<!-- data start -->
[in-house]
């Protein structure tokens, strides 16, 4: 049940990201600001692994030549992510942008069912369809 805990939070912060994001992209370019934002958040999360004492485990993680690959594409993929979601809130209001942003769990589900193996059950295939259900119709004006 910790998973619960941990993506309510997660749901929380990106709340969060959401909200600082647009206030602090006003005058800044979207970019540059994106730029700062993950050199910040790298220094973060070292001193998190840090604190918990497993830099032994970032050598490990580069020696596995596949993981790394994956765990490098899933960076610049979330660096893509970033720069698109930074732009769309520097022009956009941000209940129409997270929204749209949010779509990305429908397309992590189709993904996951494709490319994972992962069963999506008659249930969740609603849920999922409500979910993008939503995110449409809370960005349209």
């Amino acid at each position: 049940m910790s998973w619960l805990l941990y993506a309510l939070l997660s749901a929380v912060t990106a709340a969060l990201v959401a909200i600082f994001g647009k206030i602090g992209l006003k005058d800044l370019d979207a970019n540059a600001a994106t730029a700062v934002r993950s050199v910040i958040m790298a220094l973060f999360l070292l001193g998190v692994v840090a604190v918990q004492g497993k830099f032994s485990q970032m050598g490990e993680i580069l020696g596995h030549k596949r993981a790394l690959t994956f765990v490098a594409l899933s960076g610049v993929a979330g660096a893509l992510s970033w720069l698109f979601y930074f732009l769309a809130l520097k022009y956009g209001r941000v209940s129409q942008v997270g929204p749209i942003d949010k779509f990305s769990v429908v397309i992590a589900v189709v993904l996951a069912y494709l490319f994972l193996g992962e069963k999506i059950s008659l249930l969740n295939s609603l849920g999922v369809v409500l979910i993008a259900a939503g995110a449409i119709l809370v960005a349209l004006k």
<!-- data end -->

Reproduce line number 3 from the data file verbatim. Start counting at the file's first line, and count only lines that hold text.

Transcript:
């Amino acid at each position: 049940m910790s998973w619960l805990l941990y993506a309510l939070l997660s749901a929380v912060t990106a709340a969060l990201v959401a909200i600082f994001g647009k206030i602090g992209l006003k005058d800044l370019d979207a970019n540059a600001a994106t730029a700062v934002r993950s050199v910040i958040m790298a220094l973060f999360l070292l001193g998190v692994v840090a604190v918990q004492g497993k830099f032994s485990q970032m050598g490990e993680i580069l020696g596995h030549k596949r993981a790394l690959t994956f765990v490098a594409l899933s960076g610049v993929a979330g660096a893509l992510s970033w720069l698109f979601y930074f732009l769309a809130l520097k022009y956009g209001r941000v209940s129409q942008v997270g929204p749209i942003d949010k779509f990305s769990v429908v397309i992590a589900v189709v993904l996951a069912y494709l490319f994972l193996g992962e069963k999506i059950s008659l249930l969740n295939s609603l849920g999922v369809v409500l979910i993008a259900a939503g995110a449409i119709l809370v960005a349209l004006k």